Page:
The Voyage of the Dawn Treader
Darkness defeated – the new Narnia film brings hope to our own terrors and temptations
To the film’s cast and production crew, it must have seemed like nothing short of a miracle when the Queen stepped onto the red carpet of Leicester Square last Tuesday to make her way into the cinema to watch the world premiere of The Voyage of the Dawn Treader. Two years ago the film was in jeopardy when Disney pulled out as producers but the film’s maker’s, including veteran English director, Michael Apted, have fought back to make this an energetic and startling third installment of the Narnia series.
In the striking opening scene, Lucy (Georgie Henley), Edmund (Skandar Keynes) and their rather pompous cousin, Eustace (Will Poulter) are swept up in a rush of water and into a painting of the Dawn Treader sailing on the seas.
We are back in Narnia where Edmund and Lucy rule as King and Queen, where little boys can turn into dragons, a talking mouse (Reepicheep with the voice of Simon Pegg) fights with a sword and the visible is made invisible with a simple spell.
The children are hurled back into Narnia for a specific purpose of course - there are the seven swords and lost Lords of Telmar to find, to rescue the lost souls who have been captured before mysteriously disappearing into a green haze.
They have their own battles to overcome; Lucy desperate to be as beautiful as her elder sister Susan, Edmund struggling against his longing for power and Eustace dazzled by a stream of gold. At times their temptations seem inescapable. The battle for the mind is a theme which comes into full force as the Dawn Treader heads deeper into Narnia’s waters: the Captain warns Prince Caspian: ‘staying at sea too long can play tricks on your mind’.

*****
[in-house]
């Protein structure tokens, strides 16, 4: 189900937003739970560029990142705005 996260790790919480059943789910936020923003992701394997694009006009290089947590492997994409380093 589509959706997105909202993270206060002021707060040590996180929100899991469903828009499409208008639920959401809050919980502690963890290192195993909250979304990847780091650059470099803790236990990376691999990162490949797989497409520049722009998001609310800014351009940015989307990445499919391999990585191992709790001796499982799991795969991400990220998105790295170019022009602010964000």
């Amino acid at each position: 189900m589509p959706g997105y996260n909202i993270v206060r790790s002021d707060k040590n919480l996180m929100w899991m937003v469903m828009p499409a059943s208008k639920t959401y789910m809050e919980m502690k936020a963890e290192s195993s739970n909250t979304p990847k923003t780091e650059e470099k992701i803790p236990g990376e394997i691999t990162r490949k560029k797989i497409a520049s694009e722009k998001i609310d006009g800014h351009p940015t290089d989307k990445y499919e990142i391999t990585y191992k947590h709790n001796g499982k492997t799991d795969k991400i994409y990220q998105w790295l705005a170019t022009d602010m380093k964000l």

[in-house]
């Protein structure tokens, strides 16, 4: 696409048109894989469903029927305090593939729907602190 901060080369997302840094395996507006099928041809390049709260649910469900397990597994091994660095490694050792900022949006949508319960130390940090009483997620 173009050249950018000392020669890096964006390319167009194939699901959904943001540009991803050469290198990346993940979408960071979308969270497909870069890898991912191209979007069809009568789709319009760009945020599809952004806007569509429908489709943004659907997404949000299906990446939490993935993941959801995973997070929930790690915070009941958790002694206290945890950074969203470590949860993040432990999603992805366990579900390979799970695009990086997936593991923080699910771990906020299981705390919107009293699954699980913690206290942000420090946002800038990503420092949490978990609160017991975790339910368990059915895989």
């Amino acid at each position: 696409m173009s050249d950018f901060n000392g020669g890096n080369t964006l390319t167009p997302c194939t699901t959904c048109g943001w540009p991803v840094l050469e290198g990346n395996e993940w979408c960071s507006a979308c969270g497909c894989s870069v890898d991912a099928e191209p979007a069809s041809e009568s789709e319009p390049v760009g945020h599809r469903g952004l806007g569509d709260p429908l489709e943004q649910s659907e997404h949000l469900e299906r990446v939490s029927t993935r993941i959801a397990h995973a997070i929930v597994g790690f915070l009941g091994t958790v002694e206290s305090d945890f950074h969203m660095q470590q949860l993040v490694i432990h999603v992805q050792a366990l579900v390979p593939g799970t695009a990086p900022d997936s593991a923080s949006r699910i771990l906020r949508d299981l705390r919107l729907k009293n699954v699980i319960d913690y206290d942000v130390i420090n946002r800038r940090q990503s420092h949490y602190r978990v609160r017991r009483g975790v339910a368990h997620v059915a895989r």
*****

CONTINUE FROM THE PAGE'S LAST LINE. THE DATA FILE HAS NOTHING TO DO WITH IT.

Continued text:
Perhaps the film’s strength lies in the children’s ability to overcome their fears and temptations (with a bit of Aslan’s guidance along the way of course). In an arresting final scene Edmund looks his worst fear right in the eyes and prepares for anything that may come his way.
It is Coriakin (Bille Brown), the wizard who offers the wisdom which resonates over the whole film, ‘To defeat the darkness out there, you must first defeat the darkness within yourself.’
The Christian parallels to these battles are left open to further interpretation but it might be a great place to take the discussion as you chat about this film ewith your friends
It's a vigorous, fast moving action-packed adventure shot beautifully in Australia. Dante Spinotti the cinematographer, has done a masterful work in visually shaping a vast number of imaginative scenes. If you watch the film in 3D the vibrant colours reach out towards you before pulling you backi into thescreen's immediate action.
Perfect Christmas viewing. Enjoy.